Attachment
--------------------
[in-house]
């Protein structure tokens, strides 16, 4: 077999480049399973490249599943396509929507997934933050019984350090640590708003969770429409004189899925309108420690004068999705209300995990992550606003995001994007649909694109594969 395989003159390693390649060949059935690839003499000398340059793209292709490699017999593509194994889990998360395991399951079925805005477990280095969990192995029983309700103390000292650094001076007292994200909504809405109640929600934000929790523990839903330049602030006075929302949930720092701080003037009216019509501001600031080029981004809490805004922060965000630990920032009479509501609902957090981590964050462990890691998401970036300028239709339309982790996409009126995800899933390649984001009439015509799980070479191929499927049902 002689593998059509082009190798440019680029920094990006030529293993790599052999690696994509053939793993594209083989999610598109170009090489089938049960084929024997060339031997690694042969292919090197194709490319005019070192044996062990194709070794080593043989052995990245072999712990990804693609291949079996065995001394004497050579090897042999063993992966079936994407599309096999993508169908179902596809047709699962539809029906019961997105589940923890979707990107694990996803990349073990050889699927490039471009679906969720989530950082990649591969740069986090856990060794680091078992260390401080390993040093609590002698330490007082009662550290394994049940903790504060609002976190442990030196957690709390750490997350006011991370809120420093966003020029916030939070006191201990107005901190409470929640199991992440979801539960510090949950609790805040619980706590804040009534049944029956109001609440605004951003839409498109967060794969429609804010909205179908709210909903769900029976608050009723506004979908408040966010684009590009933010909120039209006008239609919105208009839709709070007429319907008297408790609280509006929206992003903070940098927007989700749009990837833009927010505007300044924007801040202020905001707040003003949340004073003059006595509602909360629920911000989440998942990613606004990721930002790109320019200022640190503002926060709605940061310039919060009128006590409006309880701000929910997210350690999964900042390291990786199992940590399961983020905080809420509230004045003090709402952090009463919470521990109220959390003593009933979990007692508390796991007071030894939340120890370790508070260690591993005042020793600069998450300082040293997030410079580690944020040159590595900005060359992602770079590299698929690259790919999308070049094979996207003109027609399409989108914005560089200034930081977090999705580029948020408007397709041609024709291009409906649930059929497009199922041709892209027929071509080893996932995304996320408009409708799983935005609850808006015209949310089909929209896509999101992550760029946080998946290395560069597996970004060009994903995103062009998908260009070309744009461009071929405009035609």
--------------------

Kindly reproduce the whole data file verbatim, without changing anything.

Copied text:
[in-house]
């Protein structure tokens, strides 16, 4: 077999480049399973490249599943396509929507997934933050019984350090640590708003969770429409004189899925309108420690004068999705209300995990992550606003995001994007649909694109594969 395989003159390693390649060949059935690839003499000398340059793209292709490699017999593509194994889990998360395991399951079925805005477990280095969990192995029983309700103390000292650094001076007292994200909504809405109640929600934000929790523990839903330049602030006075929302949930720092701080003037009216019509501001600031080029981004809490805004922060965000630990920032009479509501609902957090981590964050462990890691998401970036300028239709339309982790996409009126995800899933390649984001009439015509799980070479191929499927049902 002689593998059509082009190798440019680029920094990006030529293993790599052999690696994509053939793993594209083989999610598109170009090489089938049960084929024997060339031997690694042969292919090197194709490319005019070192044996062990194709070794080593043989052995990245072999712990990804693609291949079996065995001394004497050579090897042999063993992966079936994407599309096999993508169908179902596809047709699962539809029906019961997105589940923890979707990107694990996803990349073990050889699927490039471009679906969720989530950082990649591969740069986090856990060794680091078992260390401080390993040093609590002698330490007082009662550290394994049940903790504060609002976190442990030196957690709390750490997350006011991370809120420093966003020029916030939070006191201990107005901190409470929640199991992440979801539960510090949950609790805040619980706590804040009534049944029956109001609440605004951003839409498109967060794969429609804010909205179908709210909903769900029976608050009723506004979908408040966010684009590009933010909120039209006008239609919105208009839709709070007429319907008297408790609280509006929206992003903070940098927007989700749009990837833009927010505007300044924007801040202020905001707040003003949340004073003059006595509602909360629920911000989440998942990613606004990721930002790109320019200022640190503002926060709605940061310039919060009128006590409006309880701000929910997210350690999964900042390291990786199992940590399961983020905080809420509230004045003090709402952090009463919470521990109220959390003593009933979990007692508390796991007071030894939340120890370790508070260690591993005042020793600069998450300082040293997030410079580690944020040159590595900005060359992602770079590299698929690259790919999308070049094979996207003109027609399409989108914005560089200034930081977090999705580029948020408007397709041609024709291009409906649930059929497009199922041709892209027929071509080893996932995304996320408009409708799983935005609850808006015209949310089909929209896509999101992550760029946080998946290395560069597996970004060009994903995103062009998908260009070309744009461009071929405009035609």